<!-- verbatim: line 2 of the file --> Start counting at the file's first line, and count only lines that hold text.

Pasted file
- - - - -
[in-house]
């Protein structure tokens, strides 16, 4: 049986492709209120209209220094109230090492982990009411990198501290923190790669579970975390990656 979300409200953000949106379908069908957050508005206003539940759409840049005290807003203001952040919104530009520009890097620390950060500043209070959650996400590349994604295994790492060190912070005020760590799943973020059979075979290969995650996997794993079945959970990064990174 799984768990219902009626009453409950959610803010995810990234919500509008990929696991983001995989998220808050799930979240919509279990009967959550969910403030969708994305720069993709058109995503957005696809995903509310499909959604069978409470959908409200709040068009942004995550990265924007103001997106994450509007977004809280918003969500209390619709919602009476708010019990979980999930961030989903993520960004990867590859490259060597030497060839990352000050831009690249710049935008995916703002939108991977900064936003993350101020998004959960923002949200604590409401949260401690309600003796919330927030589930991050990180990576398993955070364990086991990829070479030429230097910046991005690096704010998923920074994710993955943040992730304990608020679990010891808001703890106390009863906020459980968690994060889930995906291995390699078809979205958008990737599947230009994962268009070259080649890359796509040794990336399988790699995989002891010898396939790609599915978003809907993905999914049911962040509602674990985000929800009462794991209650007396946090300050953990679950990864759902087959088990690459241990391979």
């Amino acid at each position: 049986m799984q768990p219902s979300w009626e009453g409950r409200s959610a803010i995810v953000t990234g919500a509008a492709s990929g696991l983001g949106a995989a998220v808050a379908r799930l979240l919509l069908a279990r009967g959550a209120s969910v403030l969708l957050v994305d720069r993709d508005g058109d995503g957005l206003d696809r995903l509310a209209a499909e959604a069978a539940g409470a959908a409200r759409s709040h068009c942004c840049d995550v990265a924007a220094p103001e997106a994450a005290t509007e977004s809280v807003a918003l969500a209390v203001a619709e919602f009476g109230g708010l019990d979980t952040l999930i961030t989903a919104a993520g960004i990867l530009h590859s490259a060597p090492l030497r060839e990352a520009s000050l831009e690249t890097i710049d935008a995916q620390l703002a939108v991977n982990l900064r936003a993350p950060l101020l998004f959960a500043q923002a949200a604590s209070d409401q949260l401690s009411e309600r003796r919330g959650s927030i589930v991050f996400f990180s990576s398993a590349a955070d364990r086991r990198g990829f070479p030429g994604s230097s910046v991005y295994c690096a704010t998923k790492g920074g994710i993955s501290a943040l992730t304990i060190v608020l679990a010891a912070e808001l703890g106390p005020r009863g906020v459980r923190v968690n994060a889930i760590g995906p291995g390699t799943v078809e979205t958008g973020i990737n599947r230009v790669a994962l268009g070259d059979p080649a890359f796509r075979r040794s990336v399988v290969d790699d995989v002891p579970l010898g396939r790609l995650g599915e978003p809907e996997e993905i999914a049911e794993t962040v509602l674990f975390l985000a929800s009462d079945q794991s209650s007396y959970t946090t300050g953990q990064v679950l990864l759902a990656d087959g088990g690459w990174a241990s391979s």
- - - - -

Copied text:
């Protein structure tokens, strides 16, 4: 049986492709209120209209220094109230090492982990009411990198501290923190790669579970975390990656 979300409200953000949106379908069908957050508005206003539940759409840049005290807003203001952040919104530009520009890097620390950060500043209070959650996400590349994604295994790492060190912070005020760590799943973020059979075979290969995650996997794993079945959970990064990174 799984768990219902009626009453409950959610803010995810990234919500509008990929696991983001995989998220808050799930979240919509279990009967959550969910403030969708994305720069993709058109995503957005696809995903509310499909959604069978409470959908409200709040068009942004995550990265924007103001997106994450509007977004809280918003969500209390619709919602009476708010019990979980999930961030989903993520960004990867590859490259060597030497060839990352000050831009690249710049935008995916703002939108991977900064936003993350101020998004959960923002949200604590409401949260401690309600003796919330927030589930991050990180990576398993955070364990086991990829070479030429230097910046991005690096704010998923920074994710993955943040992730304990608020679990010891808001703890106390009863906020459980968690994060889930995906291995390699078809979205958008990737599947230009994962268009070259080649890359796509040794990336399988790699995989002891010898396939790609599915978003809907993905999914049911962040509602674990985000929800009462794991209650007396946090300050953990679950990864759902087959088990690459241990391979």